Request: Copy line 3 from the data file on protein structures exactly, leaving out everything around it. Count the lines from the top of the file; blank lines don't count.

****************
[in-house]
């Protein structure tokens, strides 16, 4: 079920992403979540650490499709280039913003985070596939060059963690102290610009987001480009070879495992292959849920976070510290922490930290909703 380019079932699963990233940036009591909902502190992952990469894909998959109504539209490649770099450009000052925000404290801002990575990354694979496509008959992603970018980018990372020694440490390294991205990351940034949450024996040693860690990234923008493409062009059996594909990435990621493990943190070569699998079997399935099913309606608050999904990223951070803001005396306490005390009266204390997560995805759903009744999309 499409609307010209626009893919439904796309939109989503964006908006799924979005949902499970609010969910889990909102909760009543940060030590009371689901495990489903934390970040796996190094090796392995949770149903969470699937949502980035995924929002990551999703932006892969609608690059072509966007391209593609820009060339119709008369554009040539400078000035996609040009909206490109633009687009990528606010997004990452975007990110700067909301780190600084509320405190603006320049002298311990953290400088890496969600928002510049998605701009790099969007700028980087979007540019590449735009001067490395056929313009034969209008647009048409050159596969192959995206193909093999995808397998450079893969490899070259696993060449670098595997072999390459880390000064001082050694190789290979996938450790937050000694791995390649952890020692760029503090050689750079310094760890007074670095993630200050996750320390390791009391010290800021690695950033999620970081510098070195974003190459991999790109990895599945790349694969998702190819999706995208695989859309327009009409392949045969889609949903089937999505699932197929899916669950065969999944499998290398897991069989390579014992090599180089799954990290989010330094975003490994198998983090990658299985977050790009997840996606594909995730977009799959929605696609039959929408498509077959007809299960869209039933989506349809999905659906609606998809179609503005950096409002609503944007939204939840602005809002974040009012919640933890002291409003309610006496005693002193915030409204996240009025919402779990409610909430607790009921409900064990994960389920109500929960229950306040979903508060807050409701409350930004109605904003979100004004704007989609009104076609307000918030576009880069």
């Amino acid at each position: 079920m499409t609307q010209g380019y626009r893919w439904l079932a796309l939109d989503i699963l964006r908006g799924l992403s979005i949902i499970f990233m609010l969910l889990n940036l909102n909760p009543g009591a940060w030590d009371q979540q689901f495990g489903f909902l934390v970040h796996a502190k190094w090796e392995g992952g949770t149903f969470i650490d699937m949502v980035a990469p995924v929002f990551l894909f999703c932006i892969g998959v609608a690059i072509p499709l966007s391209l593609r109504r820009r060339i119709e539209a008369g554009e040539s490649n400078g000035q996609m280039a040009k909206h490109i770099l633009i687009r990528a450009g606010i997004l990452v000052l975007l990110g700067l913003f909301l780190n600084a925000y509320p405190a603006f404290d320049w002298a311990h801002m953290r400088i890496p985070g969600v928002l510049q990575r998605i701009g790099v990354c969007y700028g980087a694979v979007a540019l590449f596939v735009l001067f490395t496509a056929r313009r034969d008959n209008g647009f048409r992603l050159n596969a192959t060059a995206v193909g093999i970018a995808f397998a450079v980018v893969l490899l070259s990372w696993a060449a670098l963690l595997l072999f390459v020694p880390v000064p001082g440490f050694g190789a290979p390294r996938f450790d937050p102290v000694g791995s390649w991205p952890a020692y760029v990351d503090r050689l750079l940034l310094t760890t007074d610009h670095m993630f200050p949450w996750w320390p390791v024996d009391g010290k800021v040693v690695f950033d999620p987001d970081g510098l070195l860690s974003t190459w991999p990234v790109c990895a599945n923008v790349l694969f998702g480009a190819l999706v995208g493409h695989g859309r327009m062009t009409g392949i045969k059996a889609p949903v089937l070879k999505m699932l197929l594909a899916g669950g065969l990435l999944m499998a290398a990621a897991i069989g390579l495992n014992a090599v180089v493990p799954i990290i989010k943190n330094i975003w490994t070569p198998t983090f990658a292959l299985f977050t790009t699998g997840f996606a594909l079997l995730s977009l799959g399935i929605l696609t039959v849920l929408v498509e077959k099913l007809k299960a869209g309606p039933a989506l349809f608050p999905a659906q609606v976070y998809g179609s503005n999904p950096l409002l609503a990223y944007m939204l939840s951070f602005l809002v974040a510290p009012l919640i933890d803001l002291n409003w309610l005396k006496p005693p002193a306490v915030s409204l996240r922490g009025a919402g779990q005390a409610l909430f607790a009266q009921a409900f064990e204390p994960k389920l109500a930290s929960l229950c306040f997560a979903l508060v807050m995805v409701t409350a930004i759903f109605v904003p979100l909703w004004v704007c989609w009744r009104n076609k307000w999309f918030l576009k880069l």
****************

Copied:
């Amino acid at each position: 079920m499409t609307q010209g380019y626009r893919w439904l079932a796309l939109d989503i699963l964006r908006g799924l992403s979005i949902i499970f990233m609010l969910l889990n940036l909102n909760p009543g009591a940060w030590d009371q979540q689901f495990g489903f909902l934390v970040h796996a502190k190094w090796e392995g992952g949770t149903f969470i650490d699937m949502v980035a990469p995924v929002f990551l894909f999703c932006i892969g998959v609608a690059i072509p499709l966007s391209l593609r109504r820009r060339i119709e539209a008369g554009e040539s490649n400078g000035q996609m280039a040009k909206h490109i770099l633009i687009r990528a450009g606010i997004l990452v000052l975007l990110g700067l913003f909301l780190n600084a925000y509320p405190a603006f404290d320049w002298a311990h801002m953290r400088i890496p985070g969600v928002l510049q990575r998605i701009g790099v990354c969007y700028g980087a694979v979007a540019l590449f596939v735009l001067f490395t496509a056929r313009r034969d008959n209008g647009f048409r992603l050159n596969a192959t060059a995206v193909g093999i970018a995808f397998a450079v980018v893969l490899l070259s990372w696993a060449a670098l963690l595997l072999f390459v020694p880390v000064p001082g440490f050694g190789a290979p390294r996938f450790d937050p102290v000694g791995s390649w991205p952890a020692y760029v990351d503090r050689l750079l940034l310094t760890t007074d610009h670095m993630f200050p949450w996750w320390p390791v024996d009391g010290k800021v040693v690695f950033d999620p987001d970081g510098l070195l860690s974003t190459w991999p990234v790109c990895a599945n923008v790349l694969f998702g480009a190819l999706v995208g493409h695989g859309r327009m062009t009409g392949i045969k059996a889609p949903v089937l070879k999505m699932l197929l594909a899916g669950g065969l990435l999944m499998a290398a990621a897991i069989g390579l495992n014992a090599v180089v493990p799954i990290i989010k943190n330094i975003w490994t070569p198998t983090f990658a292959l299985f977050t790009t699998g997840f996606a594909l079997l995730s977009l799959g399935i929605l696609t039959v849920l929408v498509e077959k099913l007809k299960a869209g309606p039933a989506l349809f608050p999905a659906q609606v976070y998809g179609s503005n999904p950096l409002l609503a990223y944007m939204l939840s951070f602005l809002v974040a510290p009012l919640i933890d803001l002291n409003w309610l005396k006496p005693p002193a306490v915030s409204l996240r922490g009025a919402g779990q005390a409610l909430f607790a009266q009921a409900f064990e204390p994960k389920l109500a930290s929960l229950c306040f997560a979903l508060v807050m995805v409701t409350a930004i759903f109605v904003p979100l909703w004004v704007c989609w009744r009104n076609k307000w999309f918030l576009k880069l």